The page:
Notes and Editorial Reviews
The relationship between Heinz Holliger and Robert Schumann has already been explored on the ECM label in their Romancendres
CD. The connection is perhaps less well defined in this case, though Holliger’s
Partita is involved with the ‘Sphynxes’ of Schumann’s
Carnaval in its fourth and sixth movements.
Alexander Lonquich opts here to perform the original 1838 version of
Kreisleriana, which Schumann later revised for a print edition of 1850. Some of the details of the changes between each version are outlined by Lonquich in the booklet, but ultimately his choice is a trade-off between the ‘more polished and well-rounded’ proportions of the later version in favour of a ‘special attraction to the
fragility of the initial conception.’ Whatever the detail, it is interesting to hear this version in its pure form, rather than in adaptations that try and get the best out of both worlds. Here, the transitions between movements are made almost as important as the movements themselves, and I’ve rarely felt the piece as a single structure as much as with Lonquich’s performance. My main reference for
Kreisleriana is as recorded by Radu Lupu in 1993 – a classic recording which has stood the test of time. Much as I admire Lupu, this ECM recording has started pushing it to one side ever since it came through the front door.
The first movement for instance, is always something which bothers me a little with Lupu. He hares through and glosses over those little repetitions, which I feel should have at least a hint of hesitation in them. Lonquich achieves this at pretty much the same tempo, but with a far greater willingness to allow rhythmic flexibility. Dynamic shading and warmth are also aspects in which I find Lonquich more attractive, with the character of the melody separated more effectively from the busy accompaniment in those softer passages. His singing tone in the lyrical movements is masterly, and there is a sense of harmonic depth which is as much suggested as it is played – the effect of subtle pedaling no doubt, but highly effective whatever the technique. The uneven hesitancy of the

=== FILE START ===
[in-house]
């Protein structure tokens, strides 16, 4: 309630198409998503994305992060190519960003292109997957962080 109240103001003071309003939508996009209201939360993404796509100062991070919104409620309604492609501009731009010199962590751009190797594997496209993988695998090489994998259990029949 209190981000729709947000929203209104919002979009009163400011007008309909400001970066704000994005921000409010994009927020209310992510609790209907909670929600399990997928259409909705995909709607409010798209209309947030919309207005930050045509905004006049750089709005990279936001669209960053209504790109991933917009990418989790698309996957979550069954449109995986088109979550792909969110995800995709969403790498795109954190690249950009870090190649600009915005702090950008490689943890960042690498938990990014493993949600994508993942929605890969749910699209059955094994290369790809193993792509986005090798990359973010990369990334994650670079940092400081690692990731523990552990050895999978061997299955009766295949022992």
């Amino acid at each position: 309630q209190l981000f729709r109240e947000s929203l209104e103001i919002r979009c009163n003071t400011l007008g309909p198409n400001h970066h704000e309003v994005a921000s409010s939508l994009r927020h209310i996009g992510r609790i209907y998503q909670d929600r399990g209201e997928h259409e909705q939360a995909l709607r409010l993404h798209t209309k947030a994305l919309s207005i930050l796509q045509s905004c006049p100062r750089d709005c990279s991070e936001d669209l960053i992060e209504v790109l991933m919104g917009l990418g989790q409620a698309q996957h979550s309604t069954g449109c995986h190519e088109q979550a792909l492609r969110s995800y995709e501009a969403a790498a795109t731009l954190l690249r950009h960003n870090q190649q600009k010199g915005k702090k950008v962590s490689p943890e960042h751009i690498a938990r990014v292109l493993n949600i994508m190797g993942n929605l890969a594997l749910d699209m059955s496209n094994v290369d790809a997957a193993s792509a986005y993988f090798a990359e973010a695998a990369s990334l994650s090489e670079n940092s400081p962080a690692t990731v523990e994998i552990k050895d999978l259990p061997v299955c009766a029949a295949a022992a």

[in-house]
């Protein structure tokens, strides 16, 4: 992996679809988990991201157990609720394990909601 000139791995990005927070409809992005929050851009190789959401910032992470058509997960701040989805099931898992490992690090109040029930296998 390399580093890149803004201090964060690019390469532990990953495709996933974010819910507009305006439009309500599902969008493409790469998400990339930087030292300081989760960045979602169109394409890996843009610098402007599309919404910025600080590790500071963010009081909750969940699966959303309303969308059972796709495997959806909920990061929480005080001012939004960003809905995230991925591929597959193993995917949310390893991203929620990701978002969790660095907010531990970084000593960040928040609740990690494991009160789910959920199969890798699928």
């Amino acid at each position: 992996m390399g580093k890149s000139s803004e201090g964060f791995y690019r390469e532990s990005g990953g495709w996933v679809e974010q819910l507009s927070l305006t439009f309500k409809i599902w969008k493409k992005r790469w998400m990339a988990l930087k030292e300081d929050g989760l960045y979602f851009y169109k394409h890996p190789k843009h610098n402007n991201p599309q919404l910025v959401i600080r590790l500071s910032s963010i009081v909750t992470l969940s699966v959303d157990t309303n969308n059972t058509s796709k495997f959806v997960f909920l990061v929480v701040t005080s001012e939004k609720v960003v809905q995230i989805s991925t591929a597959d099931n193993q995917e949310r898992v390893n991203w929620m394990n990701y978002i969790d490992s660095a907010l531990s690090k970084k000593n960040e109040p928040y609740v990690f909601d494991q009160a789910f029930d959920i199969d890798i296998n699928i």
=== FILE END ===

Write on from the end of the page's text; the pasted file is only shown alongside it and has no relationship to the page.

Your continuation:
Sehr aufgeregt which opens the third movement is tactile but elusive, contrasting with the elegant melodic assurance of the slower central section. There are magical moments here and in the following
Sehr langsam, which is as expressive in the lower range of the piano as in the upper melody, rather than just wandering around between registers. The control in the central section is jaw-droppingly good, transcending Schumann’s apparent dissatisfaction with the piano as a medium: he would have been amazed and transfixed by the sounds we have here. The fragmented melodic sequences in the fifth movement are done with a beautiful sensitivity of touch, the ideas bumping into each other in that ‘overheated romantic madness’ mentioned by Hans-Klaus Jungheinrich in his booklet notes. The slowness of the sixth movement is superbly sustained and almost twice as long as Lupu, whose opening melody is more of a lullaby. Lonquich is certainly more funereal, but once you’ve adjusted to his approach the logic and substance of the contrasting dramatic section becomes clear, and the other-worldly exquisiteness of the last few minutes takes us so far ‘beyond Brahms’ that it seems new worlds are opening. The
Sehr rasch is rattlingly good, with a few thumps on pedals for good measure and the bass lines and harmonic substance far more present than with Lupu. The whole piece closes with a